Photographic Memory

By Chelsea

I keep a photograph of the most beautiful woman I have ever seen. In it she is wearing a white satin dress – crisp and new as an overnight snowfall greeted at dawn. It is sleeveless and frames her youthful shoulders which are bronzed with the healthy glow of the long summer days of the west. Her eye shadow is an effervescent green, barely noticeable on the lids of eyes betraying joy and absolute trust. The woman’s smile is contagious, the mouth partly open in a captured moment of innocent newlywed laughter. Her stick straight brown hair, usually blossoming with curls, has been persuaded into a half up do, the pins also holding delicately placed daisies – the flowers of children and teenage girls, he loves me, he loves me not.


I keep this picture in a flowery box along with a catalogue of other memories captured by Kodak. They are not organized by any system known to man – I find the ones I want by memory – by feel. I reach down just so – to level such and such and she is there. Her hopes expressed by the cutting of the cake which has been decorated lavishly with professionally stylized icing and fresh red roses. Her dreams are realized in this moment – this one will not break her heart. He has promised as much just 15 minutes earlier in a ceremony performed in the aptly named wedding pasture, the backdrop is a setting sun and pink rays slide blissfully behind the Teton mountain range.


There was no honeymoon for this most beautiful of women. The promise maker is on shore leave from an 11 month stint with the army. He must return quickly, if he saves his shore leave he can come home early.


Two weeks later she receives a message. That smile fades from her lips, her eyes betray shock and distrust – there is no Kodak memory of this moment, only the mind’s eye remembers. The message was destroyed in a moment of denial after much reading, tears, and re-reading. Her friends were shown the words. They cannot believe them either and they express the outrage she cannot yet bring herself to feel.


“What is this?!” they ask and then demand. He has written the most hurtful words she has experienced in her 27 years.


I wish you were dead. You are nothing but a gold-digging whore.


A snippet of his deep seeded beliefs or the ravings of a drunken soldier trying to drown the pain of loneliness away – she does not know, she does not want to know. He has accused her of cheating before – unjustly – but his behavior was excused. He was far from home and lonely and soldiers talk. They increase their bravado with stories of sexual conquests.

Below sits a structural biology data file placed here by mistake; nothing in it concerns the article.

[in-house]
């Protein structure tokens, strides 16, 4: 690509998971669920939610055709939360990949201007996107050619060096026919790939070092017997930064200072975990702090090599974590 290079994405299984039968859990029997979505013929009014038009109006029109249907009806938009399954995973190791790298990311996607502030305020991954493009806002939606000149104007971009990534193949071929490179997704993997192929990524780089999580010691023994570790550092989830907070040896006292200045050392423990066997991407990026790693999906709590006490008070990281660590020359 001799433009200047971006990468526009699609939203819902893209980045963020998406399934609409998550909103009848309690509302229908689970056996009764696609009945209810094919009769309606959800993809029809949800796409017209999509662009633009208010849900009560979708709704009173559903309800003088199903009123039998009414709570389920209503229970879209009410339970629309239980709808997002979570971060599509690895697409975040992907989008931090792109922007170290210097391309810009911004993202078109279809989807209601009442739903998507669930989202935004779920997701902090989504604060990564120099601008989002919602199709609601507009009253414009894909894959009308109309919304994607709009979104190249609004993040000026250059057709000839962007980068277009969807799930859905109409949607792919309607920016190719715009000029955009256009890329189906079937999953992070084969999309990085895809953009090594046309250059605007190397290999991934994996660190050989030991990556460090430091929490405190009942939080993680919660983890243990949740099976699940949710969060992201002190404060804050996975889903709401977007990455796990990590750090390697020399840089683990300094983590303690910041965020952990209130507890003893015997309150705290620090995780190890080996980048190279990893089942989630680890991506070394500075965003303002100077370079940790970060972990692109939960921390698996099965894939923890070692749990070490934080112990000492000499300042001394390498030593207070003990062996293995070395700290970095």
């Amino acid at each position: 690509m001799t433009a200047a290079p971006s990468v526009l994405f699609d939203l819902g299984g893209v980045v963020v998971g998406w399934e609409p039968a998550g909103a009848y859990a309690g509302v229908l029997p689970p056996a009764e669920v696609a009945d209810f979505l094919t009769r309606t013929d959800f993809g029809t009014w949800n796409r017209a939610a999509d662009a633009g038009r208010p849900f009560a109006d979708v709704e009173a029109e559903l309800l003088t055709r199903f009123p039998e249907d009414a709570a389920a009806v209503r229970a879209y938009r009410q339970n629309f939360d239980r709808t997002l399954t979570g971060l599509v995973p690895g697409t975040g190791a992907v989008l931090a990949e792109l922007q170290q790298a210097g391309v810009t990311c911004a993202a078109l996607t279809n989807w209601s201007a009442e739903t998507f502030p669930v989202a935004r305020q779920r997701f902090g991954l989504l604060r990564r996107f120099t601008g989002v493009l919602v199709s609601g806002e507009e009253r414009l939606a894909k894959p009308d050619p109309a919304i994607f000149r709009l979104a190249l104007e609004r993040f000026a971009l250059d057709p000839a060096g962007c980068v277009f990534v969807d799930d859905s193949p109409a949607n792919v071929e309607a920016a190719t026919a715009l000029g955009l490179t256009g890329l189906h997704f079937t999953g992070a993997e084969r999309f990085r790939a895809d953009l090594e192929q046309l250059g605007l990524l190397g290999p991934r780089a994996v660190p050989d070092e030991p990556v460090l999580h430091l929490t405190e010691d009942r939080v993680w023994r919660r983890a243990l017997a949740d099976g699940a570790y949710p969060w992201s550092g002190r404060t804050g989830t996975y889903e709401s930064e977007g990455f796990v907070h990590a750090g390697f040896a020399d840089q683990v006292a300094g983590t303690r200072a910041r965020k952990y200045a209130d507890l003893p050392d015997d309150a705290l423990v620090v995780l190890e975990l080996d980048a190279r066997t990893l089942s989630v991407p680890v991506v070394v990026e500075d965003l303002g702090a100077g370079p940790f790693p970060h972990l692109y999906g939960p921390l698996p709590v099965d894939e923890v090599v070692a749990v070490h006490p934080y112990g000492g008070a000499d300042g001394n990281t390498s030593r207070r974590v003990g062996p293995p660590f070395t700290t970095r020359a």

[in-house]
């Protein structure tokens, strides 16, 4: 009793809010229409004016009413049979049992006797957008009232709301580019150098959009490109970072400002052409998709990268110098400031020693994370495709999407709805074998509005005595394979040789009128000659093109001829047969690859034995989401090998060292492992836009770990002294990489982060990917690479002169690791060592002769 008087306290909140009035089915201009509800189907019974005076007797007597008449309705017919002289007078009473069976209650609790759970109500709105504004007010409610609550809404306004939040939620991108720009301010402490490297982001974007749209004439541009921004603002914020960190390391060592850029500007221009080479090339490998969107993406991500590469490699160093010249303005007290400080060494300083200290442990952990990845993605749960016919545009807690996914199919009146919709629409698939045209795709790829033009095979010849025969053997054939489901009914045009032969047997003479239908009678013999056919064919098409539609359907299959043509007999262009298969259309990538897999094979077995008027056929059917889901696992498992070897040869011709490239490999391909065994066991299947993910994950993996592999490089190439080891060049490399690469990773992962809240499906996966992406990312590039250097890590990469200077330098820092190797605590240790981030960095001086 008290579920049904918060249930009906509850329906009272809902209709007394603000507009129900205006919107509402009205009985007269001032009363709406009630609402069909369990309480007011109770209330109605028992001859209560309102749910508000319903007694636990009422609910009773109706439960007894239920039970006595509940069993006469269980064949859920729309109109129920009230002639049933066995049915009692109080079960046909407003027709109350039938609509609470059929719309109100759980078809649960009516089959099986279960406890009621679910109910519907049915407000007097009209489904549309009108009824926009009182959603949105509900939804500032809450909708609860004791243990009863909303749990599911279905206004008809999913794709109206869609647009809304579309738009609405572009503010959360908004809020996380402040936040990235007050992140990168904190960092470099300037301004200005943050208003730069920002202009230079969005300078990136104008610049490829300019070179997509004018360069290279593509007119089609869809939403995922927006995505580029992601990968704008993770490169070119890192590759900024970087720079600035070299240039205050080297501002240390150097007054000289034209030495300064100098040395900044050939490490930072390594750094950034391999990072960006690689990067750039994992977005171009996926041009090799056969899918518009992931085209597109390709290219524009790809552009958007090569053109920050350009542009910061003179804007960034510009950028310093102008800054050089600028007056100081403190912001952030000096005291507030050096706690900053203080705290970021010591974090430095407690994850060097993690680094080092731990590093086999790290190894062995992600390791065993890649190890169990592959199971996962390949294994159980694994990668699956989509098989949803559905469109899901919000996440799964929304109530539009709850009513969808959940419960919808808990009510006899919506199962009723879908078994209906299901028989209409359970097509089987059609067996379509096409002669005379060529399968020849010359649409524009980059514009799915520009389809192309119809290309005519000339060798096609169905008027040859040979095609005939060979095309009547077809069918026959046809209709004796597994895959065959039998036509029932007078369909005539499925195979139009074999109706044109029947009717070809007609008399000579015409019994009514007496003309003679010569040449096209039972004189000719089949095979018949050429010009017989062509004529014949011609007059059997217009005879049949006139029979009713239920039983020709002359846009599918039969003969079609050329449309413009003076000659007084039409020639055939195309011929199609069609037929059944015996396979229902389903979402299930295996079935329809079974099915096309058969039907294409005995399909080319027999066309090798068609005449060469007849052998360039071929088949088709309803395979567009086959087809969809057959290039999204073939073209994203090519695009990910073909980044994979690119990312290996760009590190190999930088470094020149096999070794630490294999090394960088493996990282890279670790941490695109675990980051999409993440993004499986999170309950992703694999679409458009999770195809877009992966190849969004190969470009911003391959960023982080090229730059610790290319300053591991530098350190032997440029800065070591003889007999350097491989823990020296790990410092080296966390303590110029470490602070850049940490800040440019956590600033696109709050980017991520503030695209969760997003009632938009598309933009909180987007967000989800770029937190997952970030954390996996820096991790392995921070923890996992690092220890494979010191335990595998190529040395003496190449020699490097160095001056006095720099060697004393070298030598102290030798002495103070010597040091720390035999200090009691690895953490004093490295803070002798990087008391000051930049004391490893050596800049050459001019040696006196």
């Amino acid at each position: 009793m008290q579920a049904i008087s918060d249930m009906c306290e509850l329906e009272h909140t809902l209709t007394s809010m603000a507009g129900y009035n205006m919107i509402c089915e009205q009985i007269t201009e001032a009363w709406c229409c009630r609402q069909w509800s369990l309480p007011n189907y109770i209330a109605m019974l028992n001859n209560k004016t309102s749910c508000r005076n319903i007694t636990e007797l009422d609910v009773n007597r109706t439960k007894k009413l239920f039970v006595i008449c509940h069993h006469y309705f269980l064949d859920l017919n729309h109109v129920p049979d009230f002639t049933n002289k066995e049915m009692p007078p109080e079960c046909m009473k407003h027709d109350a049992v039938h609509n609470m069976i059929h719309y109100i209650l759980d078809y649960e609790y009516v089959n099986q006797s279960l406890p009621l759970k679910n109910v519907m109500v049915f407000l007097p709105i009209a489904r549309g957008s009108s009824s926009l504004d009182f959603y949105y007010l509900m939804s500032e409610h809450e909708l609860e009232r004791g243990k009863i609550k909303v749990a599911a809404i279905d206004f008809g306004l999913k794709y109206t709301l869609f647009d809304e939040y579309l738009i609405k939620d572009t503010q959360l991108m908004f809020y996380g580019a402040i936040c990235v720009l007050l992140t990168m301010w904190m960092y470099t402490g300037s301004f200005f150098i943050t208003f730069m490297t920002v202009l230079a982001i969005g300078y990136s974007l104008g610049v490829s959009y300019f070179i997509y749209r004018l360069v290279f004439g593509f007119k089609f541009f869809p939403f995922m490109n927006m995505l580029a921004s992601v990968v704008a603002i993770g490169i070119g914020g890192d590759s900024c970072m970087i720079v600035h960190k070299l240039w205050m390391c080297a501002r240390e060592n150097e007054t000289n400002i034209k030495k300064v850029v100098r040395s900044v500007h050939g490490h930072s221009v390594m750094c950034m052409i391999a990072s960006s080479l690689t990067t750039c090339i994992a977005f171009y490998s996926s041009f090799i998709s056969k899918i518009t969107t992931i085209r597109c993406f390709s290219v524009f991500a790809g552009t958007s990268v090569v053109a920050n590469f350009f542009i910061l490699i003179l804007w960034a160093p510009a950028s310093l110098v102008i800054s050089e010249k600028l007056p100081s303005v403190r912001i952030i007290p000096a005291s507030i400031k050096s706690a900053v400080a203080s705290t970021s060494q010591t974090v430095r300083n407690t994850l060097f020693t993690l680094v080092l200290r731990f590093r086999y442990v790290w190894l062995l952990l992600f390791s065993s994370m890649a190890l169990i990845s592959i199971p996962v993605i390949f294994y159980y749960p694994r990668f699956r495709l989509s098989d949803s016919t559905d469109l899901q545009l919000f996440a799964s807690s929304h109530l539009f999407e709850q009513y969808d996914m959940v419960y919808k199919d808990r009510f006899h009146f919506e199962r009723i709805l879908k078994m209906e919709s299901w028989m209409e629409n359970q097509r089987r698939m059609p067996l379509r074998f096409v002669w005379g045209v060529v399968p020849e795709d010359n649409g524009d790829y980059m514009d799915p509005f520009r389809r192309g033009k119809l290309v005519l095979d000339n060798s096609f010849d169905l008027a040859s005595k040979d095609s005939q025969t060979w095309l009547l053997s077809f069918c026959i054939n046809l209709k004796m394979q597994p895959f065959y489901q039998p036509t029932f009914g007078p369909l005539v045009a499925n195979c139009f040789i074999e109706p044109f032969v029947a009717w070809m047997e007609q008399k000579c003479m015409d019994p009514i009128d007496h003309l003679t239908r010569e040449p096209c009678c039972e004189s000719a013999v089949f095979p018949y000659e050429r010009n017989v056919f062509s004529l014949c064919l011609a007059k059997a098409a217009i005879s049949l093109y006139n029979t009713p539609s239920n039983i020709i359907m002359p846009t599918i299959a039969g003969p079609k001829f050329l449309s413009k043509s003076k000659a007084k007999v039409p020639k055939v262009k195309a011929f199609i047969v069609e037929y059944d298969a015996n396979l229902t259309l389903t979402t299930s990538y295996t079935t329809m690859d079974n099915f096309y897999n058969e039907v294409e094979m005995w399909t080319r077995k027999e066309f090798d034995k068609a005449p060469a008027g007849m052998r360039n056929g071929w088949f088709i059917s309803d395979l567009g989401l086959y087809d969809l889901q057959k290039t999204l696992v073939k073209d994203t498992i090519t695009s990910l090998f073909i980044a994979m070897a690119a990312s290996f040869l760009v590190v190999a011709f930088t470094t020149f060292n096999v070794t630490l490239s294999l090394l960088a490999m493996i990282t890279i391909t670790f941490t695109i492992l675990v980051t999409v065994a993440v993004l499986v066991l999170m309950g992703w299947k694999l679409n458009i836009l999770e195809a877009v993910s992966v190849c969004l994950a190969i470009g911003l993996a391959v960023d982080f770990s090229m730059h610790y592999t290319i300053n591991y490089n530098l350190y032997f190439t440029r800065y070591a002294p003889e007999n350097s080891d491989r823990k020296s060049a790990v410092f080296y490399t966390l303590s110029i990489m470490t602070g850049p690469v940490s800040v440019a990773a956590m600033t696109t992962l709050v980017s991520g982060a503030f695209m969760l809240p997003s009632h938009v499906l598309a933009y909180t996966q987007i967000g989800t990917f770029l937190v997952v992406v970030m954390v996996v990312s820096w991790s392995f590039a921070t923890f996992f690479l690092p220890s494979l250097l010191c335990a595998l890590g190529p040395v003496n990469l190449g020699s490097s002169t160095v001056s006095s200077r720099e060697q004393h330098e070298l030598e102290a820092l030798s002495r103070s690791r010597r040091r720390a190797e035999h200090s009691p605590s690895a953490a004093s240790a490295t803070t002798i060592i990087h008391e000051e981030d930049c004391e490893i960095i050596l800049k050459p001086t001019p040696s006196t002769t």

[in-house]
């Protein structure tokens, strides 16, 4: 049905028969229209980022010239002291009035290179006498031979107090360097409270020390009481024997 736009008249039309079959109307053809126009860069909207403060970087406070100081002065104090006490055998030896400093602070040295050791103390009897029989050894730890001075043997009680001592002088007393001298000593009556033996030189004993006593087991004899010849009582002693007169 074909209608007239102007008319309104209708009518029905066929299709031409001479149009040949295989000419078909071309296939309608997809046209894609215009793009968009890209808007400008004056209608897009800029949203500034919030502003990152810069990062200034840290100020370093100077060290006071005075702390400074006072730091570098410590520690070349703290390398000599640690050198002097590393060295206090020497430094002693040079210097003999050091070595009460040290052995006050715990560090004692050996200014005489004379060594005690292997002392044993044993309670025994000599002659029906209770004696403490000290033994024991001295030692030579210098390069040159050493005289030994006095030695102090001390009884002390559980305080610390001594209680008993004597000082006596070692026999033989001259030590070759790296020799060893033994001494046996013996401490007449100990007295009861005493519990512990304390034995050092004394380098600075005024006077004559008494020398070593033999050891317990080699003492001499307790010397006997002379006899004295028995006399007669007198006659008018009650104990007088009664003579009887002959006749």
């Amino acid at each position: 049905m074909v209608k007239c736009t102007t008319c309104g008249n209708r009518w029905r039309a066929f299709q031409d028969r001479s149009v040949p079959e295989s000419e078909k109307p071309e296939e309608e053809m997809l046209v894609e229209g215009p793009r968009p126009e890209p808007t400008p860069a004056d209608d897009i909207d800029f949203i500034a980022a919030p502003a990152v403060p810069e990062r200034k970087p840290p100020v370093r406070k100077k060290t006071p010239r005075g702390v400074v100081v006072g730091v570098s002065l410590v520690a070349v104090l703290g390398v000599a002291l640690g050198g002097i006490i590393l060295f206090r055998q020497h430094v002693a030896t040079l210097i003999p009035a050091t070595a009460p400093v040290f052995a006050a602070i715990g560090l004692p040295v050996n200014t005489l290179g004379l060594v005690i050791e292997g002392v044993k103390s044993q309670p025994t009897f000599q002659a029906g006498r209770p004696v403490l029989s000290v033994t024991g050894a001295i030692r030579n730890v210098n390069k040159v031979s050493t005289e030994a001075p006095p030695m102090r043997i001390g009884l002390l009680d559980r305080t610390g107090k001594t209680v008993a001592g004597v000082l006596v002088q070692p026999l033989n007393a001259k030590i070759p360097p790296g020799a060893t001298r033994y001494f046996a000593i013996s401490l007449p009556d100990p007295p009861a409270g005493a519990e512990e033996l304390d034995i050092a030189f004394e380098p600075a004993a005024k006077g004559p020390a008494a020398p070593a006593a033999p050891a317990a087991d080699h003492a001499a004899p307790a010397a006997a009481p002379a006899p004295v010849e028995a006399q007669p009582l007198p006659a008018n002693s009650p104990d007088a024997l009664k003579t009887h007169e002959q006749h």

“Of course the women at home must be doing the same thing, it’s only natural,” they tell themselves and each other.


Her now sad eyes and dejected spirit roam the skyline of timeless mountains. He loves me not. The daisies had lied. Her best friend had warned her.


“There are two kinds of soldiers, the ones who break it off the night before they leave because they cannot commit to coming home, they know it’s a promise they might not keep, and the ones who propose marriage within days of departure so they have something to fight for. Either way they are soldiers, trained to be emotionally reserved – they must be – or it could cost them their life.”


Her soldier had fallen into the latter category and soon after into drunken rants, but this does not dissuade her from her decision. It is as lacking in emotion as her trained warrior is, she tells herself, enough is enough. Wars fought in the name of freedom shouldn’t destroy families, futures … love … This becomes her cause, her battle, one she is determined to win.


Months later she is pulling out of a gas station in Michigan headed west to the sunshine and a vast but beautiful hole, one she hopes is big enough to dump the pain of a broken heart into and fill her with the peace of a thousand perfect sunsets.


There had been phone calls to check on the soldier which precipitated accusations of a destroyed career, then phone calls to friends begging them to tell her how sorry he was, an acquiescence to tentative forgiveness, and then the night of drunken wanderings through the streets of their small town. She had come home to the death card placed strategically on her desk. He refused to answer his phone. She tracked him from bar to bar and eventually called the police for help. They found him belligerent on an embankment next to the river but they did not bring him home. The officers assured her it was better if he came home on his own - he never really had.


The pictures in the flowery box have increased to include snapshots of the canyon, the sunsets, and the friends but time spent in gathering them has not healed all wounds. I hope one day to feel my way down to level such and such and find her not just in a box, but in a mirror – I hope to trust again – I hope, most desperately, to love again.

Funded by O.C. Tanner and the Tanner Trust for Utah Universities through the generosity of the late Professor Obert C. and Mrs. Grace A. Tanner, the Center provides a focal point and physical setting for the annual Grace Adams Tanner Lecture in Human Values. 

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